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Our ETH Account Got Hacked For $20! How Did This Happen?

How did our ETH account get hacked?
Last week, one of our Geth nodes used for prototyping and our old development environment was scammed. We lost about ~20$ worth of ETH to a random botnet — take a look!

How did our ETH account get hacked?

We had a Geth client with the Ethereum blockchain for early development and prototyping use. Our setup was really simple — just an AWS EC2 instance open to the world with the Geth client installed. Imported accounts were protected by passwords and those accounts had small amounts of funds in them — the bare minimum for new contract deployments and transaction fees, but that was not enough to make them secure.

The routine for sending a new transaction to the blockchain is unlocking the account in the Geth client, submitting the transaction and locking the account. There is a gap of a few milliseconds, during which the account is unlocked between these 3 requests (each action is a separate cURL request from the node.js app to Geth client).

Every day at midnight our exchange rate Oracle updates the PBL/USD rate in the smart contract. The attacker was able to replace this rate update transaction with sending the whole account balance by using the same nonce and higher gas price. Since the account was already unlocked, the transaction went through.

Step by step of what happened

  1. To change data in a smart contract, you need to submit a transaction to the Ethereum network with the function and the new data. This, namely updating PBL/USD rates, is something we did every midnight.
  2. You do this from your account. Accounts are imported in the Geth client but are encrypted, and therefore password protected. To submit a transaction, you need to unlock (decrypt) that account first with your password, and at that point, it is no longer encrypted on the Geth client until it is locked again.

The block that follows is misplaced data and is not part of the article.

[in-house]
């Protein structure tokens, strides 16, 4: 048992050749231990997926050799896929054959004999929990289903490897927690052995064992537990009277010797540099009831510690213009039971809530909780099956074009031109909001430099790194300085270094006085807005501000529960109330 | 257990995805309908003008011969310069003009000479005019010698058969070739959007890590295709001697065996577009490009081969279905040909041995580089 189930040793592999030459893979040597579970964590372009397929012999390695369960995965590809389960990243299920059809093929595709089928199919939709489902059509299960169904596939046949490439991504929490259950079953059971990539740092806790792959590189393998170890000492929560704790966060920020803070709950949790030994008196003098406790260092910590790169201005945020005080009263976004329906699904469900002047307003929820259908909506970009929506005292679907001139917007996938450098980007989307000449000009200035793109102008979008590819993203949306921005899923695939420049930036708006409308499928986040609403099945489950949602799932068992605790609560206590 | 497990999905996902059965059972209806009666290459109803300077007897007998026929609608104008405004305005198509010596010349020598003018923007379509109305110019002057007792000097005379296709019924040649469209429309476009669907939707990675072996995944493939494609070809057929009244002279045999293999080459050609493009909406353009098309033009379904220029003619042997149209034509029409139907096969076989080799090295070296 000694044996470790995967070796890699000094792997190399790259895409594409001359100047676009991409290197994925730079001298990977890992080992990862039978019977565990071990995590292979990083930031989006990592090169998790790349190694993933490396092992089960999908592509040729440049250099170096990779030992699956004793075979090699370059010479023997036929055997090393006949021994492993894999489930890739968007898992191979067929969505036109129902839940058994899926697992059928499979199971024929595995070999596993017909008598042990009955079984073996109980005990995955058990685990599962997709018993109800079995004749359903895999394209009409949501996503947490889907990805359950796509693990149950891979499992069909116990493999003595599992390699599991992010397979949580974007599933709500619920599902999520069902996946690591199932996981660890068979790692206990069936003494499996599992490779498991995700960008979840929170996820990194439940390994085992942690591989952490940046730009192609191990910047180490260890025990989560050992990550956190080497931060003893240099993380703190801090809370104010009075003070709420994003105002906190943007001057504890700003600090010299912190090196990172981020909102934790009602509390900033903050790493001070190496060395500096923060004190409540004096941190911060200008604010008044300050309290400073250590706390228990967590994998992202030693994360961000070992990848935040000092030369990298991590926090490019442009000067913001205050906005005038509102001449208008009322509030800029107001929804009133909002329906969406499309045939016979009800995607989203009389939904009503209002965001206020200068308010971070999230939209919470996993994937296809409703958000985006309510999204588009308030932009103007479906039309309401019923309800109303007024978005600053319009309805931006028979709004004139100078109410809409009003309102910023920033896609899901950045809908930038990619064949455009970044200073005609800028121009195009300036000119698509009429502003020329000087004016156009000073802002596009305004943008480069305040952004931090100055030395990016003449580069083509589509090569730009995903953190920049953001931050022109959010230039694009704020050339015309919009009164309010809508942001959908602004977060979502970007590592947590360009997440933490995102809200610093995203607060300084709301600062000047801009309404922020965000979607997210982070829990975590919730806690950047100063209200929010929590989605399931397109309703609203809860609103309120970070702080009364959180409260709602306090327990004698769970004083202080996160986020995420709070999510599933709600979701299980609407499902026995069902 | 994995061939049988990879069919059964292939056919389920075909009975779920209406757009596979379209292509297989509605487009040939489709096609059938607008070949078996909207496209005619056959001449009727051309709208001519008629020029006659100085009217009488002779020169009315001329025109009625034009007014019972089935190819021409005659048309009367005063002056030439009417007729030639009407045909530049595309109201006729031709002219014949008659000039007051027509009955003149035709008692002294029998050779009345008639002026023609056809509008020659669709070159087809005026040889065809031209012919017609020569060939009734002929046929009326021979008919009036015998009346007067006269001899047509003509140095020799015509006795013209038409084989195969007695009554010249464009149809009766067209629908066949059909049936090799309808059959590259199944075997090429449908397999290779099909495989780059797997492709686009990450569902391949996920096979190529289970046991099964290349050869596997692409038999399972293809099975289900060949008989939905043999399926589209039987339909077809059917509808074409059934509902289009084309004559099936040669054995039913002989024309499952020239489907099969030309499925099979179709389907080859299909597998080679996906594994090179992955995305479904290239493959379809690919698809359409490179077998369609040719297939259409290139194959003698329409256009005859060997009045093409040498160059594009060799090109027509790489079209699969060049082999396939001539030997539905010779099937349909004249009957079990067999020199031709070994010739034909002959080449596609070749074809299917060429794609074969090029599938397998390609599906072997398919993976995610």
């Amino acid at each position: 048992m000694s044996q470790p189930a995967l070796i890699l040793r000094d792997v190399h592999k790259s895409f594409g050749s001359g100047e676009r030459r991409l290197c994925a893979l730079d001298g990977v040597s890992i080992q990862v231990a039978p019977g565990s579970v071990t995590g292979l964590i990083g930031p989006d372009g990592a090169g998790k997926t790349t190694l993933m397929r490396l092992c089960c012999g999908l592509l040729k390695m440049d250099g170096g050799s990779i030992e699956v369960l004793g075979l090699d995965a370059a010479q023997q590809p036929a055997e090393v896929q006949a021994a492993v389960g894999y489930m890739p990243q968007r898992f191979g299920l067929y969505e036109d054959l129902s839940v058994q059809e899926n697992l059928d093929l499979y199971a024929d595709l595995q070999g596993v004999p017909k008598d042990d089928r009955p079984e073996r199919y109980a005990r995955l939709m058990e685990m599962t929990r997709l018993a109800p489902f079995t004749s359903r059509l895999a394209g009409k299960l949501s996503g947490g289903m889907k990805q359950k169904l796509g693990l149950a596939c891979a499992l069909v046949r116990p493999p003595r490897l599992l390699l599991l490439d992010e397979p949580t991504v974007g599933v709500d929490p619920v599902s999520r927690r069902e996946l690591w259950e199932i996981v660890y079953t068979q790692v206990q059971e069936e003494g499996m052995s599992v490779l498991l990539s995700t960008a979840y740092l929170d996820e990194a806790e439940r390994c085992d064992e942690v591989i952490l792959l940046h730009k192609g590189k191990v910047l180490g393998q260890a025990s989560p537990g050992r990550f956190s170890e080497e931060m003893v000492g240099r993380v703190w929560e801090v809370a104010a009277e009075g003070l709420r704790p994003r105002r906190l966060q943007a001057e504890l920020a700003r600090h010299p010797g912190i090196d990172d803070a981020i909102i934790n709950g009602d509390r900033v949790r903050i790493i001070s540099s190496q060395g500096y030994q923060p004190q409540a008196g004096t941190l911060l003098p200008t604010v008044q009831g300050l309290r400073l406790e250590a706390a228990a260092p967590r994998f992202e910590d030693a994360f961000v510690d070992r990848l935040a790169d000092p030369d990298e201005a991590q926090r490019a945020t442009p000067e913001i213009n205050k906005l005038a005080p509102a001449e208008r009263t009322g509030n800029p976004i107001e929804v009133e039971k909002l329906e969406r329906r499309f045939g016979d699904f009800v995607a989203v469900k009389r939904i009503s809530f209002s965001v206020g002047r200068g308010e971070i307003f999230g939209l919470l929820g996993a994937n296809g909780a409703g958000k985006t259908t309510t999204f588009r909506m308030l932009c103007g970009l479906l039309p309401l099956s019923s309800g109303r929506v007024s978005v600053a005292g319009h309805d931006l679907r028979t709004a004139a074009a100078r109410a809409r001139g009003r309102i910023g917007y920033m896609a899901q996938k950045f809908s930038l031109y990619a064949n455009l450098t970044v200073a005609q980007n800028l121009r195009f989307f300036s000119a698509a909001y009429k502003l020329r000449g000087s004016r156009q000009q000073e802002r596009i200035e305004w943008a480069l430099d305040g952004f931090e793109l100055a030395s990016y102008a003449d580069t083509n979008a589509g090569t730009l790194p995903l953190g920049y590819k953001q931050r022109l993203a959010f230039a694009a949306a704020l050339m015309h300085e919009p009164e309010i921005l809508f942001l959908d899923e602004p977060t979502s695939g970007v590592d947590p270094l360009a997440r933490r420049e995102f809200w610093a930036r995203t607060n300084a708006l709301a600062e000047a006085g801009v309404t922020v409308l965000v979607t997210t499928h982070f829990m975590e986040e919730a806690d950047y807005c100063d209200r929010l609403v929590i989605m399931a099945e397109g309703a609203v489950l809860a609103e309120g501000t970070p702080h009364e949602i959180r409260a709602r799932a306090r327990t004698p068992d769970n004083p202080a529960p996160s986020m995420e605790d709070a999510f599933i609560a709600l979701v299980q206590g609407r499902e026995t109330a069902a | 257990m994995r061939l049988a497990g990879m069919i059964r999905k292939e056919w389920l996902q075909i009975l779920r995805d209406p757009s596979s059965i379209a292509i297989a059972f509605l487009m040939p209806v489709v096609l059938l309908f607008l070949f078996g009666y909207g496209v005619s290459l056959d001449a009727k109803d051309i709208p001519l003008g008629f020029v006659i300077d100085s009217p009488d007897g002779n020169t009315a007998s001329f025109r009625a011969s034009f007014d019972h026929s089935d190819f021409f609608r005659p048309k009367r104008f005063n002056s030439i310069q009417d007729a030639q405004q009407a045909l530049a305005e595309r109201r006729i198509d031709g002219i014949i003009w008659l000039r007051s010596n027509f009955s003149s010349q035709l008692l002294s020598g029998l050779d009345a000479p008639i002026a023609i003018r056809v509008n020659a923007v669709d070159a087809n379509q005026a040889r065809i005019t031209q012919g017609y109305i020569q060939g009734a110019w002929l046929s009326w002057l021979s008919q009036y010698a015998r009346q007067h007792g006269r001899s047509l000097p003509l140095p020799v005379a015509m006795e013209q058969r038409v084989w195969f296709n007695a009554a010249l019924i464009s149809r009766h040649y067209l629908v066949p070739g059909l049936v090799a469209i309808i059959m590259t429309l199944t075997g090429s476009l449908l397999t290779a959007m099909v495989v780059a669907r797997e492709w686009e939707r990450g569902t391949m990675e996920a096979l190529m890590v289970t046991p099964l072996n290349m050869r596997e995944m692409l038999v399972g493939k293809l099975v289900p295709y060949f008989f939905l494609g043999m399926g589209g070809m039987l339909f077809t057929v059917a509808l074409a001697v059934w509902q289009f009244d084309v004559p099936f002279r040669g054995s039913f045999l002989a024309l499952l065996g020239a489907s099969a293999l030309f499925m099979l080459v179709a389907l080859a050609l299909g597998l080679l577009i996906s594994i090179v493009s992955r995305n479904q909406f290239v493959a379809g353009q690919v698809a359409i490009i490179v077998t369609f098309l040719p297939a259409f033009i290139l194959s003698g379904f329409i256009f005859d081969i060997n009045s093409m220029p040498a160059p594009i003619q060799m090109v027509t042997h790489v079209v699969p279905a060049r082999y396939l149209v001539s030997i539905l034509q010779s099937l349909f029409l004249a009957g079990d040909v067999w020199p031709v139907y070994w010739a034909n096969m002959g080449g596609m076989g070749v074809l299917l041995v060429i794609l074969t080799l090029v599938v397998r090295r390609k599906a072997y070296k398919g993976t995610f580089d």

3. When you submit a transaction, it is not written into the blockchain right away! First, it lands in an unconfirmed transaction pool and then miners pick transactions from this pool beginning with those with the highest transaction fee and mine them while they are at the pending pool.
  4. It is possible to overwrite your transaction by using the same nonce (which, to put it simply, is the transaction number) and a higher gas price.
  5. This is exactly what the hacker did! They created a new transaction with the same nonce and a higher gas price, meaning that the miners prioritized their transaction over ours!
  6. How did they get our funds? They replaced our “update PBL/USD rate” transaction, with a different one — “send all funds to address X”!

How to prevent ETH accounts from getting hacked?

For starters, having Geth exposed to the world is a terrible idea! It should be behind firewalls or other security mechanisms at all times to ensure you’re the only one to have access to it. For our live infrastructure, we actually use 2 firewalls for our Geth clients. The first firewall is their location — within our private VPC network without any direct link to the outside. Our second firewall is an internal load balancer that grants access to the Geth client only for specific microservices that should have access. Even if one of our microservices gets compromised, it has to be the right one to interact with Geth client.

In our case, we prepare transactions and submit them through the node.js app to the Geth client, which has the imported account. A much better approach would be to sign the transaction with the private key in the node.js app and submit the signed transaction to Geth. This means that there is no need for having an account on Geth, which needs to be unlocked.

And, of course, don’t store a large number of funds in a hot wallet. If we had a considerable sum stored in that specific wallet, then this whole experience could have been severely more costly. Our service ETH wallets only have $100 or less worth of funds at any given time. The Oracle account has even less since transactions cost only a few cents a day. Because of this, the attacker was only able to steal ~$20 worth of Ether and we had a good reason to do some spring cleaning for our old infrastructure and leftovers from the prototyping phase.

Curious about the Microservice Architecture we use for our publishing cryptoproject Publica? Learn more here! Or find out why you should turn to Scandiweb for help on your blockchain projects!

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